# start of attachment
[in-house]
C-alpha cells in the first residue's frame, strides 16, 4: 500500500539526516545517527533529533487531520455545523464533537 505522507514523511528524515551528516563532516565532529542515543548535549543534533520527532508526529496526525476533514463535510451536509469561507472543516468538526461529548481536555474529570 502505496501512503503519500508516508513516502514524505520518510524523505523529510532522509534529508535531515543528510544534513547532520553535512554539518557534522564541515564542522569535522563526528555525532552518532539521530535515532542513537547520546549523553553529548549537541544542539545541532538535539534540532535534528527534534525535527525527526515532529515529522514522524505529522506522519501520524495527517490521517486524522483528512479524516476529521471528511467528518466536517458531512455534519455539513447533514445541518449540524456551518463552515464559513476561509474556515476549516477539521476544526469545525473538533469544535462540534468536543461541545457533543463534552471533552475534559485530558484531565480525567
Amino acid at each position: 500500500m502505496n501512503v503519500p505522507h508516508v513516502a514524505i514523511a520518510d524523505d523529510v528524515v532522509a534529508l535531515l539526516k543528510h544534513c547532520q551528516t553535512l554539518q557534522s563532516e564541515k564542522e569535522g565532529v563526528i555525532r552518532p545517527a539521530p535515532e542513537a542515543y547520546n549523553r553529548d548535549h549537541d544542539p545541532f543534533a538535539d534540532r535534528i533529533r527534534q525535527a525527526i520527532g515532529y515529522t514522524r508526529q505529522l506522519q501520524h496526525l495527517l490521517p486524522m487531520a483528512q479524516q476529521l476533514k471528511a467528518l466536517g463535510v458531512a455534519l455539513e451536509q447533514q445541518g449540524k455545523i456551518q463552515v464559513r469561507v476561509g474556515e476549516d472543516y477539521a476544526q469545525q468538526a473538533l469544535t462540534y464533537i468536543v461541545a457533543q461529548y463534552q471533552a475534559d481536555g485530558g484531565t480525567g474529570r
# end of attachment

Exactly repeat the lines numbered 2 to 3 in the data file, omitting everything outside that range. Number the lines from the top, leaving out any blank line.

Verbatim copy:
C-alpha cells in the first residue's frame, strides 16, 4: 500500500539526516545517527533529533487531520455545523464533537 505522507514523511528524515551528516563532516565532529542515543548535549543534533520527532508526529496526525476533514463535510451536509469561507472543516468538526461529548481536555474529570 502505496501512503503519500508516508513516502514524505520518510524523505523529510532522509534529508535531515543528510544534513547532520553535512554539518557534522564541515564542522569535522563526528555525532552518532539521530535515532542513537547520546549523553553529548549537541544542539545541532538535539534540532535534528527534534525535527525527526515532529515529522514522524505529522506522519501520524495527517490521517486524522483528512479524516476529521471528511467528518466536517458531512455534519455539513447533514445541518449540524456551518463552515464559513476561509474556515476549516477539521476544526469545525473538533469544535462540534468536543461541545457533543463534552471533552475534559485530558484531565480525567
Amino acid at each position: 500500500m502505496n501512503v503519500p505522507h508516508v513516502a514524505i514523511a520518510d524523505d523529510v528524515v532522509a534529508l535531515l539526516k543528510h544534513c547532520q551528516t553535512l554539518q557534522s563532516e564541515k564542522e569535522g565532529v563526528i555525532r552518532p545517527a539521530p535515532e542513537a542515543y547520546n549523553r553529548d548535549h549537541d544542539p545541532f543534533a538535539d534540532r535534528i533529533r527534534q525535527a525527526i520527532g515532529y515529522t514522524r508526529q505529522l506522519q501520524h496526525l495527517l490521517p486524522m487531520a483528512q479524516q476529521l476533514k471528511a467528518l466536517g463535510v458531512a455534519l455539513e451536509q447533514q445541518g449540524k455545523i456551518q463552515v464559513r469561507v476561509g474556515e476549516d472543516y477539521a476544526q469545525q468538526a473538533l469544535t462540534y464533537i468536543v461541545a457533543q461529548y463534552q471533552a475534559d481536555g485530558g484531565t480525567g474529570r